His cosmopolitan background and bullish enthusiasm for the EU have made Poland’s foreign minister a key voice in European politics. Now Radek Sikorski is urging Europe to learn the hard lessons of its own history.
Most foreign ministers know better than to interfere in another country’s affairs. Radek Sikorski isn’t most foreign ministers. Not content with going to Berlin to warn Germany its lack of leadership threatens to destroy the European Union, he’s now turned his fire on the UK, telling right-wing Eurosceptics – prime minister David Cameron included – in no uncertain terms that they will be worse off if they leave the EU.
Sikorski’s confidence stems, perhaps, from his international upbringing. He studied at Oxford, where he was part of the same infamous Bullingdon Club of raucous, upper-class drinkers that counted Cameron, British chancellor George Osborne and London mayor Boris Johnson among its members, and later he lived in the US; Sikorski feels as comfortable in London and Washington as he does in Warsaw.
It also owes much to his keen understanding of Poland’s – and Europe’s – history. Poland is a country that knows only too well how important it is to be allies with its big neighbours. Squeezed between Germany and former Soviet states, the country has fully embraced membership of the EU since joining alongside nine other Central and East European nations in 2004. Meeting in the Warsaw offices of the foreign ministry, Radek Sikorski makes clear that, despite the EU’s current problems, Poland is there to stay.
Monocle: You recently argued that Europe was on a precipice. Are we still there?
Radek Sikorski: People now see what I meant. We have a financial crisis that everyone has got used to but it doesn’t mean that it’s any easier to solve. I think we are into a situation where some countries will be on an exit trajectory.
M: When you say “some countries”, which do you mean?
RS: Well, we read opinion polls in the UK just as well as you do. We will be very sorry to see you go but we understand the political pressures.
M: David Cameron and the Conservative party saw you as their natural allies.
RS: And we are. But the European Union always was a political project and we in Poland don’t want it reduced to a customs union. We believe that it is a strategically crucial project in view of the withdrawal of the United States from Europe, which is a reality. Unless we stick together we will not be able to maintain the influence that entitles us to set the global rules.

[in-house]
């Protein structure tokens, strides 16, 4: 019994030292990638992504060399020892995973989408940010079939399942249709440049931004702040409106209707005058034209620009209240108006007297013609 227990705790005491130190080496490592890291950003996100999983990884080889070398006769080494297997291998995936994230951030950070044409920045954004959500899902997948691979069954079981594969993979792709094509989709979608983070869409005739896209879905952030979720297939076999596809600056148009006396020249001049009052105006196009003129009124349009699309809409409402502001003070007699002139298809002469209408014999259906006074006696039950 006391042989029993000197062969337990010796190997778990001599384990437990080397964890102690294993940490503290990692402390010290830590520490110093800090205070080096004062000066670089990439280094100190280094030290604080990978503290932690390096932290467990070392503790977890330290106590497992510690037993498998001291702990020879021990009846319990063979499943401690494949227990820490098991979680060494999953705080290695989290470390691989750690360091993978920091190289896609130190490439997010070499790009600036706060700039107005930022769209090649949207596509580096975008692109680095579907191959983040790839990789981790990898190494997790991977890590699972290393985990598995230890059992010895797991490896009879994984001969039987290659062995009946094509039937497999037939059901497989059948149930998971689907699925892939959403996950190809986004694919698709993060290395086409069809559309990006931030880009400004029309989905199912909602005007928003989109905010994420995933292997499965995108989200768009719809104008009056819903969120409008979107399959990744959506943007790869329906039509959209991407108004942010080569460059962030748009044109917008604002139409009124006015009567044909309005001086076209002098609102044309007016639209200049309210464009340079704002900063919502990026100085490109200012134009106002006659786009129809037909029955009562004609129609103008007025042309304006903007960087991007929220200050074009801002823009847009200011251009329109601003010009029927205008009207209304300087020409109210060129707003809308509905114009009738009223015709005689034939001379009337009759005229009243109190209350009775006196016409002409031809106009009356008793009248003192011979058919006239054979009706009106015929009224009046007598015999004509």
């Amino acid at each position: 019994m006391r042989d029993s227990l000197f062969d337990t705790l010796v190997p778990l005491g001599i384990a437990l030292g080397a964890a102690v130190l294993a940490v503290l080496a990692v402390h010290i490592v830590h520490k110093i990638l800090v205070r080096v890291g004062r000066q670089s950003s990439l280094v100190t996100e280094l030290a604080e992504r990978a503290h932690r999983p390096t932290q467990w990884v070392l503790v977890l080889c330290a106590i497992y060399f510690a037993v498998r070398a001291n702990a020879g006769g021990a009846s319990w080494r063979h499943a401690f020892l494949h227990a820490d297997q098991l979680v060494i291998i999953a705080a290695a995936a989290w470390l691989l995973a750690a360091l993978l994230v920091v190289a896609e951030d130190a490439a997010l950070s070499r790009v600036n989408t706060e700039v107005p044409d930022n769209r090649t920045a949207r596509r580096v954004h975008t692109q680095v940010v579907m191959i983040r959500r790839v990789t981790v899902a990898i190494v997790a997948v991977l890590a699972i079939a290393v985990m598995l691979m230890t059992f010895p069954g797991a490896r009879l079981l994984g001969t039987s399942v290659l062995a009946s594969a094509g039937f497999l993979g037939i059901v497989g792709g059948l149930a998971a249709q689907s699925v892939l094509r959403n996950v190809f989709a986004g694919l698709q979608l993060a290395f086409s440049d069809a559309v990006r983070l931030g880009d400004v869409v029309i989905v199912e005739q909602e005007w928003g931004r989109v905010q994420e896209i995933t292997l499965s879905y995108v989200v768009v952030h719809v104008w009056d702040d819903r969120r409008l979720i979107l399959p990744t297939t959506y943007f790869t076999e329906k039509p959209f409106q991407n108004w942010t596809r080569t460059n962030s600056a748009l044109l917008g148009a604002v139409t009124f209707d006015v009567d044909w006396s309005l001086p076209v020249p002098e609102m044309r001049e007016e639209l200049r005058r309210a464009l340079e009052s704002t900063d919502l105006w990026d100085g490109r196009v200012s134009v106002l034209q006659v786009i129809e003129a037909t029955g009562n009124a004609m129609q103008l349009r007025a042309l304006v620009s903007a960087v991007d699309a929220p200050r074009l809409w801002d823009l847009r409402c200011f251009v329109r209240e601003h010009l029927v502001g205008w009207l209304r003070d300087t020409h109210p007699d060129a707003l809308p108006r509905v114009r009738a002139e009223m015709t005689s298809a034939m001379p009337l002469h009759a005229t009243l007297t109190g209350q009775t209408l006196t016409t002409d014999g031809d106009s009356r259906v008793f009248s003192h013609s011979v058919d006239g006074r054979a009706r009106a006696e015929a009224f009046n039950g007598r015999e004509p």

M: How would you persuade them to stay?
RS: Membership gives Britain a huge increased influence in the world. It’s a force multiplier. For example, the sanctions we imposed on Iran. They work as European sanctions. Do you think they’ll be as effective as British sanctions? We get better deals when we negotiate on trade, but it also goes for foreign policy.
M: Are you surprised at the Tories’ policy on Europe?
RS: I’m surprised because the education I received in Britain was about pragmatism; about basing decisions on reality, not romantic myths. We are the romantics and it cost us very dear many times in the past. I thought one of the more constant principles of British foreign policy was to prevent the continent from uniting to the exclusion of the UK. I thought wars were fought over this one.
M: You say you don’t want to interfere…
RS: Too late for that. (Laughs.)
M: …but you’ve done it with other countries too, such as Germany.
RS: In this country we no longer regard other EU states as fully being abroad because we are interlinked in so many intimate ways that developments, including political developments, in other EU countries affect us directly. Therefore we will; we show that we care.
M: And how will you do that?
RS: By saying, “You’ve benefited the most from the eurozone, you have to put up the most to save the eurozone because its dissolution would be a catastrophe for us all.” And to give them credit, the Germans have done it.
M: Why has the EU struggled to deal with its crisis? Was it poor leadership?
RS: The Stability and Growth Pact was breached 60 times. By everybody. That shows the limits of that method of integration, namely the reliance on the goodwill of member states. But it was tactical mismanagement, too. When the Greek crisis occurred Europe could have subcontracted it to the imf, which has huge experience with many such crises. It was Gallic pride that foisted this crisis on an EU that was institutionally unprepared to shoulder it, and the result is not a happy one.
M: Gallic pride?
RS: I understand President Sarkozy didn’t want the imf to be sorting out a eurozone country. I’m sure it had nothing to do with the fact that Mr Strauss-Kahn was head of it at the time. (Laughs.)
M: Do you still want to join the euro?
RS: Because for a decade it was a boon to all its members, giving everyone the credibility of the Bundesbank, which meant cheaper mortgages, cheaper loans to industry. And then some people went on a spending spree instead of carrying out the same reforms that gave Germany its credibility. People now think there is something inevitable, being the powerhouse of Europe. Fifteen years ago, there was talk of Germany as the sick man of Europe. It was Schröder’s labour market reforms [that fixed Germany’s economy]. The eurozone heightens your competitiveness. The eurozone is good for those who want to pursue sound policies.
1963 Born in Bydgoszcz, Poland
1981 Chairman of Students’ Strike Committee
1981-1989 Political refugee in Britain
1986-1989 Foreign correspondent covering Afghanistan and Angola
1992 Deputy minister of National Defence following fall of communism
1998 Under-secretary of state at the Ministry of Foreign Affairs
2002 Resident fellow at American Institute of Enterprise in Washington DC
2005 Returns home to become senator for Bydgoszcz
2005 Becomes minister of national defence
2007 Foreign minister